Between the 400s and 800s, fortifications were built on high ridge and on islands in the lakes, which later developed into larger fortified settlements in the 900-100s.
Romanesque architecture was introduced with the German settlement in the 13th century. By the end of the century, Gothic elements had also spread. St.Georg’s Church is the oldest stone building in Riga. The Cathedral (St. Maria) and the churches of St. Jakobi and St. Peter’s Church in Riga, St. Simon in Wolmar and St. John in Wenden are all erected in red brick with rib vault and indicate the transition between Romanesque and Gothic style. The Cathedral of Riga formed the prototype of many churches in Latvia. It was originally a hall church, but was converted into a basilica with a west tower in the 1300s and 1400s. The St. Peter’s Church in Riga was rebuilt in the 14th century in the Baltic Gothic style, modeled on Hanseatic cathedrals. In the 16th century, the Gothic was replaced by a mannerism in architecture, among other things. in the redevelopment of St. John in Riga.
The Baroque was introduced late in the 17th century in Riga. The city’s leading architect Ruppert Bindenschu erected a three-dome round tower on St. Peter’s Basilica, completed in 1690, at that time the tallest wooden structure in Europe (120.7 m). Bartolomeo Francesco Rastrelli erected the impressive castles in Jelgava and Rūndale for the Duke of Biron of Kurland in the 1730s-60s (restored in the 1970s and 1980s). The Rūndale Castle has a rectangular floor plan with two wings surrounding a courtyard, and interiors with rococo decorations.
In Krāslava, St. Louis Cathedral was erected in Italian Baroque 1755–67, with Il Gesú in Rome as the role model. Accademia Petrina in Yelgava (1773–75), Kurland’s first institution of higher education, shows a shift towards neoclassicism in Latvian architecture.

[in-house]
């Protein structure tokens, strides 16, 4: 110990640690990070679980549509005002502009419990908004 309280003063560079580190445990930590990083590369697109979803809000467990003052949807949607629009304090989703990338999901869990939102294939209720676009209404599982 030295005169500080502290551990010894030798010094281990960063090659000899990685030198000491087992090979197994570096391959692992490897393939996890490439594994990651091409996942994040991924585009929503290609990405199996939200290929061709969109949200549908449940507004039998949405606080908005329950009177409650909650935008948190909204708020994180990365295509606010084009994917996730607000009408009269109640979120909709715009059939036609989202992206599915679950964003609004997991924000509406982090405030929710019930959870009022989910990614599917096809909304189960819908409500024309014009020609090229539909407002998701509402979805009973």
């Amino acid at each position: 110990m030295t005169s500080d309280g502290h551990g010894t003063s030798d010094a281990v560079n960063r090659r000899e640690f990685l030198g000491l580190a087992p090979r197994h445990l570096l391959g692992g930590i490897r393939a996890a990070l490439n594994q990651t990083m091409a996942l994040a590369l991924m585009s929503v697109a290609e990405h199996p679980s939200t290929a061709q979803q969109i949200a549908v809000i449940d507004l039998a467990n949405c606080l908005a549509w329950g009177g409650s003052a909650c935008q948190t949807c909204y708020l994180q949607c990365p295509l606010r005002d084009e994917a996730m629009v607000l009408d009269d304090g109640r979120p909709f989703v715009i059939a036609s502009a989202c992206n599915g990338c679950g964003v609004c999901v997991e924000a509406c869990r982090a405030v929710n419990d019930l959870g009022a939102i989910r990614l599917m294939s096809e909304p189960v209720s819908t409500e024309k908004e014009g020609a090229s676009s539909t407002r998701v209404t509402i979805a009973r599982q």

Neoclassicism dominated from the end of the 18th century. An early example was the Riga City Hall (1750-65, destroyed during World War II). In Riga, three- or four-storey townhouses with classic mansard roofs were erected. The official architecture of the first half of the 19th century was dominated by a Russian-inspired empirical style.
The latter half of the century was marked by historicism, with the New Gothic Guild Hall (1854–58) in Riga and the Palace-like Exchange (1852–55). Most notable in the new urban environment in Riga were the eclectic buildings designed by the Latvian architect Baumanis. A highlight of Latvian historicalism is the Riga Art Museum, built in New Baroque around 1905.
The next ten years were dominated by Art Nouveau; Riga’s centum has about one-third of the Art Nouveau buildings erected according to drawings by local architects. The Riga school in Art Nouveau architecture gained influence throughout the Baltic States and neighboring regions in the early 1900s. The most imaginative building is Michail Eizenstein’s decorative house in the unique area of Alberta iela. More common, however, are houses with vertical facade compositions as well as national romantic houses with elements of local traditions, inspired by the Finnish architects E. Saarinen and A. Lindgren.
The first buildings of functionalism are residential houses in Riga from about 1926. In the 1930s, classicist houses were built, including the old buildings. Justice Palace in Riga 1936. During the time of the Soviet Socialist Republic (1940–91), Latvia was forced to acquire the official art policy directed from Moscow. Stalinist pseudo-classicism was introduced into architecture after the Second World War. A large-scale suburban building was erected in the 1960s and 1970s, most houses being built of mountable elements. The 1970s and 1980s were marked by a search for regional styles, also colored by postmodernism.
Riga was an important Hanseatic city in the Middle Ages, and many of the houses in the old town date from that time.